The Evolution of Feminism in Global Chinese Speaking Communities Women in Film Retrospective held in Washington, D.C.

United States, Massachusetts, Winchester – 11-15-2019 ( — The D.C. Chinese Film Festival (DCCFF), in collaboration with the One International Women’s Film Festival (OIWFF), held a retrospective of Chinese language film directed by and/or featuring women, entitled ON BOTH SIDES OF THE CAMERA: A Women in Film Retrospective from November 7th to November 10th in Washington D.C. 

 The festival comprised a selection of 10 films that address issues of gender and sexuality, as well as women’s evolving role in society. Notable selections include King Hu’s wuxia classic A Touch of Zen (1971)the first Chinese-language film to win an award at the Cannes Film Festival; Hu Sang’s pioneering historical drama Long Live the Missus! (1947); and Taiwanese icon Sylvia Chang’s romantic comedy Siao Yu (1995), which was co-written by Ang Lee (whose erotic period drama, Lust, Caution will also be screening at the festival). Also showing are some recent, critically acclaimed debuts by women filmmakers such as Lina Wang (A First Farewell, 2018) and Congcong Teng (Send Me to the Clouds, 2019). DCCFF is also proud to announce a screening of I Am Another You (2017), the second film by Nanfu Wang, the director of this year’sSundance hit, One Child Nation. DCCFF director CAI Yibin says this year’s film program shed light on different experiences of not only being a woman, but also a mother, a daughter, a breadwinner, an immigrant and many other roles that women occupy. People have different identities and everyone might find a connection in these incredibly human stories. In the panel discussion, The Changing Image Memory and Fantasy Through Generations of Women in Film, filmmakers and experts discussed diverse portrayals of femininity and Chinese women in cinema on November 9th. Panel participants included TENG Congcong, director of Send Me to the Clouds, Sydney Li, co-founder and programmer of OIWFF, Melissa J. Houghton, Executive Director of Women in Film & Video (WIFV), and Jenny Cho, the author of Chinese in Hollywood (2013). “Women in films are a window that brings us countless reflections, criticisms, acceptance, and also inclusiveness. It is through them that audiences can see the meanings and value of [female] power” said Sydney Li. The festival was held in partner venues at the Freer Sackler Gallery and Landmark Theaters in Washington, D.C. and supported by MOAPIA DC and The George Washington University. Press Contact:ZHANG [email protected]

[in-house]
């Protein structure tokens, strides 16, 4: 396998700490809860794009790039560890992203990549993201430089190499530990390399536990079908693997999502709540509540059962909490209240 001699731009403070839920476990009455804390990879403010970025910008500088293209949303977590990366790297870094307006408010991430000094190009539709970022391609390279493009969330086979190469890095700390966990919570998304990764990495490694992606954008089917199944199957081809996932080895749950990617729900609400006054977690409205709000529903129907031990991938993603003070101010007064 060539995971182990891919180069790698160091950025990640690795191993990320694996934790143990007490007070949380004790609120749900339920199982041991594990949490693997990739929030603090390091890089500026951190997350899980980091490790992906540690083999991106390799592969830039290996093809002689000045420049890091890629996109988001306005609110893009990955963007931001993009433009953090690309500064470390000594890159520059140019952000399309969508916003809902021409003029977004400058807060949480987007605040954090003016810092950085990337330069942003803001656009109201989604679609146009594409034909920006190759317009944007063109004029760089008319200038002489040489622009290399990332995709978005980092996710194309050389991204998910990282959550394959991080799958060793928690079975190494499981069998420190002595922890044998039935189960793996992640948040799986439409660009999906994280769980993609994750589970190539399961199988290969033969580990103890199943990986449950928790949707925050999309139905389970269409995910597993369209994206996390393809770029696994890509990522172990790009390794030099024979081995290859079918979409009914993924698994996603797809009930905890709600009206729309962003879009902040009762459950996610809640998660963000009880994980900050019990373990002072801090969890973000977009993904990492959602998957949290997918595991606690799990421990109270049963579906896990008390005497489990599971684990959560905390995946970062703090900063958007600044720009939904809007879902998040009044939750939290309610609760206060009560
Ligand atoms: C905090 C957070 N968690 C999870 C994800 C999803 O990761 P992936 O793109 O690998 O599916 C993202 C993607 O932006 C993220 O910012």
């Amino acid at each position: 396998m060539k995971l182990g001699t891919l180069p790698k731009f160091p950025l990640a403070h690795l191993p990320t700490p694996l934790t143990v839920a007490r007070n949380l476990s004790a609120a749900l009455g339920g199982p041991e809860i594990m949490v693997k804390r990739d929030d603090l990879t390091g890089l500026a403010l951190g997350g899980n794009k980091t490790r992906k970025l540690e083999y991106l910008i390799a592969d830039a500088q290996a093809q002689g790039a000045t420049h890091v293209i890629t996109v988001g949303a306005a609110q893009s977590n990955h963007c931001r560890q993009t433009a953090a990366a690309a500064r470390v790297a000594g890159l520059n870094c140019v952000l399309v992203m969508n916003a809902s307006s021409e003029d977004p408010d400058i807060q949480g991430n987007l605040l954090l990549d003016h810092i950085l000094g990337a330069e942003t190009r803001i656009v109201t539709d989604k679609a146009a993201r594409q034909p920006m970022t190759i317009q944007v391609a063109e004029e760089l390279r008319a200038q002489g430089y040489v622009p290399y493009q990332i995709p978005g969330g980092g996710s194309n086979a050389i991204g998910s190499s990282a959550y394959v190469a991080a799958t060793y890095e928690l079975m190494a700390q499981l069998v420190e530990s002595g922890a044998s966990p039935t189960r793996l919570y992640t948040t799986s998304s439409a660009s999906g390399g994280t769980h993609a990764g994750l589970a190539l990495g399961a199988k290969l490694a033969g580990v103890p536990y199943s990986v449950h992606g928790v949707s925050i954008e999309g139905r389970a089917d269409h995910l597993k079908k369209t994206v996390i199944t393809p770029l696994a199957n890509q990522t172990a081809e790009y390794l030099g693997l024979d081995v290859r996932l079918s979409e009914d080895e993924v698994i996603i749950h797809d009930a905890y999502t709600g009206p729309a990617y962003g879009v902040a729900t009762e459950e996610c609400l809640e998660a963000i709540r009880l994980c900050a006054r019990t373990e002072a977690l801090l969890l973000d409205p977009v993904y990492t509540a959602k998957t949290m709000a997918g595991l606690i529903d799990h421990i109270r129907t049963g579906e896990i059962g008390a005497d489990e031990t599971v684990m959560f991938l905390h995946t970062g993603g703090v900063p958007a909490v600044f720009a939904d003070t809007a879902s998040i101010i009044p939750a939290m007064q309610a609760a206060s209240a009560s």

Media Contacts:

Company Name: DC Chinese Film Festival
Full Name: Fan Zhang
Phone: 2403672004
Email Address: Send Email

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About the Author: Carrie Brunner

Carrie Brunner grew up in a small town in northern New Brunswick. She studied chemistry in college, graduated, and married her husband one month later. They were then blessed with two baby boys within the first four years of marriage. Having babies gave their family a desire to return to the old paths – to nourish their family with traditional, homegrown foods; rid their home of toxic chemicals and petroleum products; and give their boys a chance to know a simple, sustainable way of life. They are currently building a homestead from scratch on two little acres in central Texas. There’s a lot to be done to become somewhat self-sufficient, but they are debt-free and get to spend their days living this simple, good life together with their five young children. Carrie writes mostly on provincial stories.
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